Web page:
Dene Woman Makes Earrings Like You’ve Never Seen

ByThomas J. Pawlak

May 8, 2022

It’s a sure sign of spring in the North.

And these amazing earrings look just like the real thing.

Hairy catkins growing on the branches of a willow tree.

But look a little closer and you’ll see that it’s pure imagination…and art.

“I use real pearls and caribou hair to replicate the plant,” said Vashti Etzel of Faro, Yukon.

In his dialect, willows are known as Gule det’ele

These earrings may look like kittens on a willow, but they’re made with tanned moose hide, beads and caribou fur. (Submitted by Vashti Etzel)

Vashti is Shuhta Dene and Kaska Dene and has been inspired by her natural surroundings since she was a toddler.

“My mother studied botany and I was inspired by plants and traditional medicines at a very young age,” she said.

Etzel said willows are “luxurious”.

Especially in the spring when the fluffy little kittens wake up after a long winter.

“It’s so enlightening to have a Gule det’ele vase in your home,” she said.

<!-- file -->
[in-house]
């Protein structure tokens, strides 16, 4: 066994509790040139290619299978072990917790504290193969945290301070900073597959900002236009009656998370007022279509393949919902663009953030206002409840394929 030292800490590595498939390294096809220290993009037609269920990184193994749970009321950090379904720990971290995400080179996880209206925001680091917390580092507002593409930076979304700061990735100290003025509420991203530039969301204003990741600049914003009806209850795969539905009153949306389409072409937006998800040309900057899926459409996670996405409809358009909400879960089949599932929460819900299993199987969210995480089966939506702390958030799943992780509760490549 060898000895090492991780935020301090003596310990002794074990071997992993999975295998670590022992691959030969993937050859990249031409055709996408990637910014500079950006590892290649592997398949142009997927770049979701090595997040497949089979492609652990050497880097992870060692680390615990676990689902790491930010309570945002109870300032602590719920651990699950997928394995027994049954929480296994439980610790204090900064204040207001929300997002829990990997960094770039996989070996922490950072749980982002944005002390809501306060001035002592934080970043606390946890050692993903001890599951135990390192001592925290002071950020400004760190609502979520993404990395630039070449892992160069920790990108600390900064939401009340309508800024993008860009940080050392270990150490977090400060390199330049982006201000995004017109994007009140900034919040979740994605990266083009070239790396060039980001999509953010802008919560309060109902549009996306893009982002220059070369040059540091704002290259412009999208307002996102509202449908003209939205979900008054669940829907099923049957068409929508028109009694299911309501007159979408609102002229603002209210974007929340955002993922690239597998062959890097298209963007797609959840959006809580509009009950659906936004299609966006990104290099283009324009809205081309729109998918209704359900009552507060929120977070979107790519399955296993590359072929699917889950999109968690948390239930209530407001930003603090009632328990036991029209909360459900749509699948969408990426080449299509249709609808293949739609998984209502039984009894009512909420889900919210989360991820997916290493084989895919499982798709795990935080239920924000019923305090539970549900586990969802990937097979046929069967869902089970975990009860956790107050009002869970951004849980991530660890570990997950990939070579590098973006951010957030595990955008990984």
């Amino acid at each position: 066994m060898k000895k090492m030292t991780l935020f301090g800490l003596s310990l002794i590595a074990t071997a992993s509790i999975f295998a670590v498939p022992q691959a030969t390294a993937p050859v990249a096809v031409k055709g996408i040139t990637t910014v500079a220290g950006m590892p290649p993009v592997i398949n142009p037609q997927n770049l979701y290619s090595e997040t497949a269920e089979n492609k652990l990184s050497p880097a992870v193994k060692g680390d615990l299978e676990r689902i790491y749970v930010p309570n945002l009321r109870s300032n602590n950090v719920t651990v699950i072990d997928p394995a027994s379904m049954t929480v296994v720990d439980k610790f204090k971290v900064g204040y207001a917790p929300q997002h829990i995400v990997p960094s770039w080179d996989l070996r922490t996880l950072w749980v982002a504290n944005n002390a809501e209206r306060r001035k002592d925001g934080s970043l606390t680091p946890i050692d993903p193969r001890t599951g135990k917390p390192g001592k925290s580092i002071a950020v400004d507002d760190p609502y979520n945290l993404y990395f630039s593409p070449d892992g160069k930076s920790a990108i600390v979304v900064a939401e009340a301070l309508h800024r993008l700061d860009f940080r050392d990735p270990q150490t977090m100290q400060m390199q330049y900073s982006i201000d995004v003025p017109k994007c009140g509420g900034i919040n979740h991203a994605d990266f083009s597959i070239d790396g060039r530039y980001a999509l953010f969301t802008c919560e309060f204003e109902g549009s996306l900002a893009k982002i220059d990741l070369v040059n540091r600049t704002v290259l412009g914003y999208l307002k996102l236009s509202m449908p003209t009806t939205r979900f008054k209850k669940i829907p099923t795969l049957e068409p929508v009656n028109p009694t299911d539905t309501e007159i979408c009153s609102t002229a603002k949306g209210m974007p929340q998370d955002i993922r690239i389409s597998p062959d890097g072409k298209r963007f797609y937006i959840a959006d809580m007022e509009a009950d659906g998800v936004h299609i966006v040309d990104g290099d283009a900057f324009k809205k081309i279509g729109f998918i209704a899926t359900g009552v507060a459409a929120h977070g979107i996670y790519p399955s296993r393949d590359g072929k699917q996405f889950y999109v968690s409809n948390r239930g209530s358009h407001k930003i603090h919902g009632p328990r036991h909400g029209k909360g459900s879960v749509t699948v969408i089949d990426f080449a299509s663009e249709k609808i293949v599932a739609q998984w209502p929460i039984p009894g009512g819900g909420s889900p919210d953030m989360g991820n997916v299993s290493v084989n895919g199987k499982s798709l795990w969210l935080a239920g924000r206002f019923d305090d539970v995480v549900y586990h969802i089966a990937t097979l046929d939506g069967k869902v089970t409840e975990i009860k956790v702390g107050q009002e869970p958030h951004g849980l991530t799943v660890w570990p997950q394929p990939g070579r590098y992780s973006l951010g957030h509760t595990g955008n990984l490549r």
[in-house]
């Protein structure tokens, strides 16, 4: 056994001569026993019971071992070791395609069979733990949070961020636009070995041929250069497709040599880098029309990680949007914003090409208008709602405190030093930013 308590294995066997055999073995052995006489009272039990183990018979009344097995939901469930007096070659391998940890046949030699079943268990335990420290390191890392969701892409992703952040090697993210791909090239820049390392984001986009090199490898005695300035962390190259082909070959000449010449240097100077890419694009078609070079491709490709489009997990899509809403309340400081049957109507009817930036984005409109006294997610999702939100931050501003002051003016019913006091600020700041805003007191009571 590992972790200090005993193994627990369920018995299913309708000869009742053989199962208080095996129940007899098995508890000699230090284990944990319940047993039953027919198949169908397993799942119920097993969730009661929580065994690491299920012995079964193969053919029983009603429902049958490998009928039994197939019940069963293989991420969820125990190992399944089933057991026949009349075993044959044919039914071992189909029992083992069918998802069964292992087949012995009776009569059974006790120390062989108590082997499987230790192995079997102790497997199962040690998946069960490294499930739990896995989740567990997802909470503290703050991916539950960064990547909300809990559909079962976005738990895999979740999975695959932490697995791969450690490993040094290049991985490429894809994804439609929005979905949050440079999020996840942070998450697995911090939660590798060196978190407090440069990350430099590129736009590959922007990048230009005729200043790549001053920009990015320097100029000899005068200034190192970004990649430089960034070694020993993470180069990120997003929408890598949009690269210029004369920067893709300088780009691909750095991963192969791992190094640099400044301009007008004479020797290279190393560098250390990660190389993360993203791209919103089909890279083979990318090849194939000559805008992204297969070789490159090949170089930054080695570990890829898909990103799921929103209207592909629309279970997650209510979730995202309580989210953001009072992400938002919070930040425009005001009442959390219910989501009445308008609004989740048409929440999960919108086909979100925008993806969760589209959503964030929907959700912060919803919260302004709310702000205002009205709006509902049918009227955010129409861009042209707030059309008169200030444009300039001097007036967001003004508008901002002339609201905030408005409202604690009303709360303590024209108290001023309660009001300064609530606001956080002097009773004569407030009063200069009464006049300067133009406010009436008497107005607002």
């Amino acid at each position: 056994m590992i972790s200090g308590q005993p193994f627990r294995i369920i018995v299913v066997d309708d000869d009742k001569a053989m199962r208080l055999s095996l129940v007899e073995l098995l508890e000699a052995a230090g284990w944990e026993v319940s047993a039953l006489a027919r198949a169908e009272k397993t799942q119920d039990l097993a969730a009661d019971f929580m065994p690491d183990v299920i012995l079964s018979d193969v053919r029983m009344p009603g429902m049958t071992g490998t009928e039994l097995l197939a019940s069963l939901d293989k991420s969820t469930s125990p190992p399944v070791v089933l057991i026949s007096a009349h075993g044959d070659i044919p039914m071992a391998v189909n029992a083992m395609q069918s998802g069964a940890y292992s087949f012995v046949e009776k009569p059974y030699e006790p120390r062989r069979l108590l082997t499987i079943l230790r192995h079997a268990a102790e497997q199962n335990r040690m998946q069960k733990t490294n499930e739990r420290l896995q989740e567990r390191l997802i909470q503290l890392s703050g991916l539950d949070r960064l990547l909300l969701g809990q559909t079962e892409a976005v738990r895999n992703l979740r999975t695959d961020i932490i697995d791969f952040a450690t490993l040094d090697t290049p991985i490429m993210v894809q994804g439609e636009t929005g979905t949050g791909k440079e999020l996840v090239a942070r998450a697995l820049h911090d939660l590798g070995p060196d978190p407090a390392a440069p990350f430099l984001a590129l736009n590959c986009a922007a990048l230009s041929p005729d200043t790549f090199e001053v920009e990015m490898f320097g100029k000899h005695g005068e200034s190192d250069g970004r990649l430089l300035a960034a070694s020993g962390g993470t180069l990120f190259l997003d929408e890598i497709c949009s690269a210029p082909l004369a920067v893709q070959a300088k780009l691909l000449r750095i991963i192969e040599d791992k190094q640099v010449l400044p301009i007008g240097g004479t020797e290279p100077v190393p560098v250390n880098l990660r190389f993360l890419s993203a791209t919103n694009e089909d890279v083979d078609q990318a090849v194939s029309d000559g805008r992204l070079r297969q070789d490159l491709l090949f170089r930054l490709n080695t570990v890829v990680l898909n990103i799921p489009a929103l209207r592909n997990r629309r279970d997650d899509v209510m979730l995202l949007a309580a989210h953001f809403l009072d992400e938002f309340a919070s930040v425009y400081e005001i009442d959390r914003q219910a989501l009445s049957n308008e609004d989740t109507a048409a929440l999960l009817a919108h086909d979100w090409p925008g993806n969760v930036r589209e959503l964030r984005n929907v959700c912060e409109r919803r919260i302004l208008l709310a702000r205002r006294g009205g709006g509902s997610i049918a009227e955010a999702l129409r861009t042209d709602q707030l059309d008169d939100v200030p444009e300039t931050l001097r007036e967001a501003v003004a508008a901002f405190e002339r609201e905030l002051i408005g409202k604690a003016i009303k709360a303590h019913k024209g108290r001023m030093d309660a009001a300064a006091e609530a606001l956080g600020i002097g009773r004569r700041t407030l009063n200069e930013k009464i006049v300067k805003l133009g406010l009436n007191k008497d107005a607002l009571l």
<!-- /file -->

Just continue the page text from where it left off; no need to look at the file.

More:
And perhaps even more illuminating when worn as jewelry.

“These are statement earrings,” she said.

They certainly are.

Vashti Etzel designed these earrings by reproducing a flowering willow tree with fluffy catkins. (Submitted by Vashti Etzel)

“Statement pieces are usually wearable works of art that are manifestations of our cultural and traditional ways of life. It goes back to our ancestral teachings.”

Etzel replicates velvety spikes with caribou tufts.

The resemblance is remarkable.

“We have so many traditional natural materials that can mimic the look of nature itself.”

Etzel posted her earrings to CBC North’s Arctic Sewing Room Facebook group.

People were blown away.

“Amazing, beautiful…almost real,” one band member said.

“Oh Wow! This is so amazing! Such beautiful stitching and beading!” says another.

Etzel said these earrings resonate with people because they have powerful memories of harvesting these plants.

“It’s a connection to our ancestors. It’s how we empower ourselves and carry on the legacy of our people,” Etzel said.